Roast Rolled Veal

“Nicole tried to avoid the scowling face of Madame Marre as she used her bread to mop up the last of her sauce. Roast veal, sliced and served in its own jus, accompanied by sliced potatoes fried in duck fat and garlic and lathered in cream. What Fabien’s mother lacked in social graces, she more than made up for in culinary skills.”

The Critic, Peter May


This rolled joint will be enough for ten in the evening, and then six a day or so later for lunch in a Vitello Tonnato.

You can serve it with broccoli (or broccolini) or baby cabbage and either crushed lemony potatoes or dauphinois potatoes  (as in the quote above)  and a plain gravy – just made from the joints own juices.

Or you can serve it without any potatoes and only a mushroom cream sauce – made from a basic roux composed of shallots, cream and vermouth – a delicious addition concocted and created by a Greek friend.

Or you can serve it with the most outrageously simple, and oozingly comforting celeriac – go here for that trick!


Recipe for rolled, roast veal


for ten

  • 2 kg/4 lb 8 oz veal fillet rolled, bound in string and, ideally, covered (by the butcher) in bacon
  • olive oil to fry and sear – go here for information about why you sear.
  • 2½ cups/600ml white wine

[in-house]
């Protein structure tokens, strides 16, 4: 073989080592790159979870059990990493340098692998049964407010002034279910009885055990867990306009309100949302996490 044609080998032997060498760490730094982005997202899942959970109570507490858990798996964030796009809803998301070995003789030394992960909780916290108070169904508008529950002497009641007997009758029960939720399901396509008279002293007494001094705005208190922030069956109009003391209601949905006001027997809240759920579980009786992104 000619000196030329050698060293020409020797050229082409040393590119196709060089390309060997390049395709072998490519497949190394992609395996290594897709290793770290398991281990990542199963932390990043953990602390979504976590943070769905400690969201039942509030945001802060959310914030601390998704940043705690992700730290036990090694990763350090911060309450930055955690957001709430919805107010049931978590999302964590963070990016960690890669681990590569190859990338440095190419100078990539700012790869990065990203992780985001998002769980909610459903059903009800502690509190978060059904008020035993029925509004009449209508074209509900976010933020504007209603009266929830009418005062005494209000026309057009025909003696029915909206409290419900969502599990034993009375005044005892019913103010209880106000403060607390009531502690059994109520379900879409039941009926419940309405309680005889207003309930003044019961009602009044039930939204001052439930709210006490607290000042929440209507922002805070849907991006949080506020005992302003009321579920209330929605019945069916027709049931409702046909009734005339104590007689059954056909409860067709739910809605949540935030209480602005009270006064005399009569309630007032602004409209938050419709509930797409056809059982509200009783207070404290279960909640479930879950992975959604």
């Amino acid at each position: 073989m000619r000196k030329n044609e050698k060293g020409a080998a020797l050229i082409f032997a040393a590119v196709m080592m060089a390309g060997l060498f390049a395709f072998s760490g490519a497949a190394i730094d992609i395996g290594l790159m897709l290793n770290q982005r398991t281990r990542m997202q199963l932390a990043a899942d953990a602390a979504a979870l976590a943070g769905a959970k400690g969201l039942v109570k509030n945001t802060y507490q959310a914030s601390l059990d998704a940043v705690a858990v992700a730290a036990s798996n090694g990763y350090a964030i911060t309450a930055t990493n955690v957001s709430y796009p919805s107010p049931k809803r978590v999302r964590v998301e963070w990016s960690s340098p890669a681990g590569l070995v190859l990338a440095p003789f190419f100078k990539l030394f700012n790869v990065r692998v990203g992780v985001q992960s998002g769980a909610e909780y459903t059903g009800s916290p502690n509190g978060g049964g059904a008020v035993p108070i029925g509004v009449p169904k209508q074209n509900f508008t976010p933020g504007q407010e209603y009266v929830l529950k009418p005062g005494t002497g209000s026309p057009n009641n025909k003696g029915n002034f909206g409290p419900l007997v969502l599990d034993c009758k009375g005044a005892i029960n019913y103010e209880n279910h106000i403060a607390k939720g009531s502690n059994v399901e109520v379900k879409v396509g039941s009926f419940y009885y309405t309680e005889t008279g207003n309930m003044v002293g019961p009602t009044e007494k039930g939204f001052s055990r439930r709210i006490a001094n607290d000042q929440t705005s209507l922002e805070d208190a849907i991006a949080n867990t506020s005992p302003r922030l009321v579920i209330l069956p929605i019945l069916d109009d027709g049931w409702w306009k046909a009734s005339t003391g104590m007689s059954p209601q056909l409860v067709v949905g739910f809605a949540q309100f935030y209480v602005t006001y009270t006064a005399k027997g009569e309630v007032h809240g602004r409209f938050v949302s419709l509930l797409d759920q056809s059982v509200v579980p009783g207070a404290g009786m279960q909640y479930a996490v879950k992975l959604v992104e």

• 4 banana shallots, chopped
  • a whole head of garlic, taken apart and crushed but don’t bother to peel
  • whatever herbs you have to hand – generous handful of herbes de Provence, or a bay leaf and some thyme
  • 50g/2 oz butter
  • smoked salt and Indonesian long pepper
  • you may also need a little arrowroot


  1. brown and sear the meat with a slosh of olive oil over a high heat  in a Staub or Le Creusset casserole or something similar (go here for which is the best to buy – something both oven and hob proof). The whole surface should start to caramelise due to the Maillard reaction.
  2. add the chopped banana shallots, cover the casserole and continue to cook about ten minutes at a lower heat.
  3. add  the garlic and go on cooking for yet another ten minutes
  4. add the white wine and simmer about 40 minutes  (if you have an aga use the top left – simmering oven)
  5. whisk in the butter (with your cappuccino whisk if you have one) – this will make the gravy a little glossy, and season
  6. take out of the oven and leave to rest, still covered and with the juices, for about ten minutes, but if the juices look a bit thin you may want to put the meat on a carving board and cover it with foil and reduce the juices – if it looks as if there isn’t enough liquid add a generous slosh more wine. To thicken it without it going cloudy mix a teaspoon of arrowroot with a little water and whisk in – again with the cappuccino whisk if you have one.
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